As a young parent looking to the future, you may be faced with a daunting choice: do you save earnestly to secure your retirement, or save to fund your children’s education?
If anything good has come from the last few years of uncertainty and volatility, it’s that many of us are becoming more financially literate. We’re more aware of our finances and are better at prioritizing our expenditures. We’re also more aware of how important it is to save for the future, while still enjoying the present moment.
It’s believed that retirement planning as we currently know it didn’t really exist until a few decades ago. Up to that point, people worked until 65 and then sailed into retirement on a pension plan.
At the end of 2019, President Trump signed a federal spending package that included the Setting Every Community Up for Retirement Enhancement (SECURE) Act. A provision in this legislation effectively eliminated the "stretch IRA," an estate-planning strategy that allowed an IRA to continue benefiting from tax-deferred growth, potentially for decades.
When people decide that they need to eat healthier or lose weight, they know that they have to change their behavior. That’s easier said than done for most, which is why programs like Nutrisystem and Weight Watchers are so popular; because they provide a system for automatically controlling portions and nutrition.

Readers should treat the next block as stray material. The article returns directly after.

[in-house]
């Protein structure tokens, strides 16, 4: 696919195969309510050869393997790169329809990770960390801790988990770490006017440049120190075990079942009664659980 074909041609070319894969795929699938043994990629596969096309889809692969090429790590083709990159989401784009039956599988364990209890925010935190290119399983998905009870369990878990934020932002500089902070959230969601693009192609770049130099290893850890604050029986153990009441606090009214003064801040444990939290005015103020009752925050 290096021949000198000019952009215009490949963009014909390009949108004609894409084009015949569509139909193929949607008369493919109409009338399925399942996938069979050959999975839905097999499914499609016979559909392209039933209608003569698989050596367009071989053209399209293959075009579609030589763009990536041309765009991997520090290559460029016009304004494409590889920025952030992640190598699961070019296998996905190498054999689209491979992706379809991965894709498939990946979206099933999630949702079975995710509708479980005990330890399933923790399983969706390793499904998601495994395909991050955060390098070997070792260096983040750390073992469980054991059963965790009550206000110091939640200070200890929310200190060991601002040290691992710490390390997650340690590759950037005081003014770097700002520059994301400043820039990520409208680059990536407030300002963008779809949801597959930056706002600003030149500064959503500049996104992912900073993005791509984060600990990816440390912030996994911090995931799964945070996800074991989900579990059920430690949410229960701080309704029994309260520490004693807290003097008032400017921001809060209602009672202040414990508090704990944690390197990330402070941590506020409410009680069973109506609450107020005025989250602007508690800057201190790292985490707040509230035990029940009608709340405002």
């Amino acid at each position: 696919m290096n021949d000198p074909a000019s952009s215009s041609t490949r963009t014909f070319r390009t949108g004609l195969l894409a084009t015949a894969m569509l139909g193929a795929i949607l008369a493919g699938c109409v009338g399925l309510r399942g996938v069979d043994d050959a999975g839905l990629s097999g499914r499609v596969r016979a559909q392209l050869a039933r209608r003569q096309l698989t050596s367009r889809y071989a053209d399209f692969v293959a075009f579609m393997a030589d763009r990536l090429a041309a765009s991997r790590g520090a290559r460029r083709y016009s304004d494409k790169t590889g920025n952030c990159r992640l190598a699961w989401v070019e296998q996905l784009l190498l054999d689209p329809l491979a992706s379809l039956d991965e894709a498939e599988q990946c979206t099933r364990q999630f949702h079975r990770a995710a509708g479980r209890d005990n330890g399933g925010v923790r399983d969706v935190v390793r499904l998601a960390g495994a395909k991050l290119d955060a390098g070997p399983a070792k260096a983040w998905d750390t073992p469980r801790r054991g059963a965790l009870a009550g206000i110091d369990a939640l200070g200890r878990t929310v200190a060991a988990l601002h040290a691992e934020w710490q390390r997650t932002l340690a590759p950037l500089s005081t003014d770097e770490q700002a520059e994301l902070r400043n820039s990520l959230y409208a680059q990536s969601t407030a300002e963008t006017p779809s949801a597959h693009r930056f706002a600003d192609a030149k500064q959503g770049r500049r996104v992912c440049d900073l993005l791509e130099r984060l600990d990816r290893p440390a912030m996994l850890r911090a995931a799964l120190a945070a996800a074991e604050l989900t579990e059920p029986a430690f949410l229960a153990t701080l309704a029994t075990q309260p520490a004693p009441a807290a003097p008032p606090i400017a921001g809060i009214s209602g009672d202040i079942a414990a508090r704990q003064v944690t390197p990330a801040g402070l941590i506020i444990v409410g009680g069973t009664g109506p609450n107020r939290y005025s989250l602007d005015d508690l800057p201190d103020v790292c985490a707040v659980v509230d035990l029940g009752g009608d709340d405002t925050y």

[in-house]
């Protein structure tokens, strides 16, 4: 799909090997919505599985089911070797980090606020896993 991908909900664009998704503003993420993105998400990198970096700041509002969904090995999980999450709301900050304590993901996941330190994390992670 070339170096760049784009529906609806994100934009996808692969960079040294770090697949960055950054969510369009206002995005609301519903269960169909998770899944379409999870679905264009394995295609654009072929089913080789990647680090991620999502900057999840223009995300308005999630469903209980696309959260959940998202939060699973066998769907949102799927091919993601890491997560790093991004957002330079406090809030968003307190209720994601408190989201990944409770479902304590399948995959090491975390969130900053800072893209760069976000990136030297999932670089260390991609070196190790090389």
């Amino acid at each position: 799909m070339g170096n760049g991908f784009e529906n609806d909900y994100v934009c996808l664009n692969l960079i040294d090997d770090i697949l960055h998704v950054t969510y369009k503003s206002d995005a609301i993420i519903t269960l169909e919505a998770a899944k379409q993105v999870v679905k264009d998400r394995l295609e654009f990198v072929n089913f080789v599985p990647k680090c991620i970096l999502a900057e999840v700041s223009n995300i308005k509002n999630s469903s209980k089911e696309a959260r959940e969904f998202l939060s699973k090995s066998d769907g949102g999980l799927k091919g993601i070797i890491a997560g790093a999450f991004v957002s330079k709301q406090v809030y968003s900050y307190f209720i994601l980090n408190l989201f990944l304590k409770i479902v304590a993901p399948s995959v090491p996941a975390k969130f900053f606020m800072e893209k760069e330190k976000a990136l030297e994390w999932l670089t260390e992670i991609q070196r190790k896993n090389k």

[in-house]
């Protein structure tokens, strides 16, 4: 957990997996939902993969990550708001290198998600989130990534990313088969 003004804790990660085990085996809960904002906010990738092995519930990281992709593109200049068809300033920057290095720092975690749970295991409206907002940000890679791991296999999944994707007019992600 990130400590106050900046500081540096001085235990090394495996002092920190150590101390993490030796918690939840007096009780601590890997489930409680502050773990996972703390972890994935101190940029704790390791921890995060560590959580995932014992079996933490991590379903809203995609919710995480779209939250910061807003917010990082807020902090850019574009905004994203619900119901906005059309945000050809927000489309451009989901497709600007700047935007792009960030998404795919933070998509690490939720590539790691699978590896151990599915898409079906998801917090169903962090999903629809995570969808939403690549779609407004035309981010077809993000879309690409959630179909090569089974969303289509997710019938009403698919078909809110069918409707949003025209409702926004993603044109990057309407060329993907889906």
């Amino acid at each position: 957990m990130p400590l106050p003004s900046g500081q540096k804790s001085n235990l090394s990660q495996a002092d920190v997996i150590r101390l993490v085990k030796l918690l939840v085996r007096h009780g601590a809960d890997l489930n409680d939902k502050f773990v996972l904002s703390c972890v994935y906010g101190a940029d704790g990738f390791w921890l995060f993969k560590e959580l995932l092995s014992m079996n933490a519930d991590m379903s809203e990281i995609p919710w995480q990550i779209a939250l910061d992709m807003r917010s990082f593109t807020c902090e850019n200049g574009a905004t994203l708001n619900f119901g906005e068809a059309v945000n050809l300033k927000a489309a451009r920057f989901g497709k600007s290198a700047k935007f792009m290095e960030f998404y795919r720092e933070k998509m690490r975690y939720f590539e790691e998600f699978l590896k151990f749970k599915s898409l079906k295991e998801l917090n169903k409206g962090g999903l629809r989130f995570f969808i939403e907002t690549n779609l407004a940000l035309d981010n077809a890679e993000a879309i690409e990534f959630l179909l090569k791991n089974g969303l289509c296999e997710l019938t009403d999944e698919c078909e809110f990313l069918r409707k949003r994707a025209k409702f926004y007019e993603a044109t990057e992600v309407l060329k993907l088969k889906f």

All investors – be they conservative, moderate or aggressive – need to understand that the level of returns they expect to generate is directly related to the amount of risk they are willing to assume – the higher the return, the higher the amount of risk one needs to take.
We all have different philosophies when it comes to investing our money. Some of us prefer to manage our investments ourselves, while others may want advice from a professional. Regardless of how you manage your money, we’re all human. Which is to say, we all have biases that can affect the way we invest.
Money can be a point of contention for many couples. Between big expenses like taking vacations, buying a house, getting married or having children, relationships can be filled with tricky financial situations. Even trickier is if you and your partner have different views on financial matters—one of you is a spender and one is a saver.
The year 2020 was unprecedented for so many reasons—all because of the COVID-19 pandemic. Many suffered from job losses, had to juggle childcare while working from home, and tried to keep their small businesses open with few resources.
If you and your spouse are making plans to retire, you’re probably wondering whether it’s a good idea to retire at the same time. Many couples go through the same thought process and, in fact, one in four couples quit their jobs within a year of each other.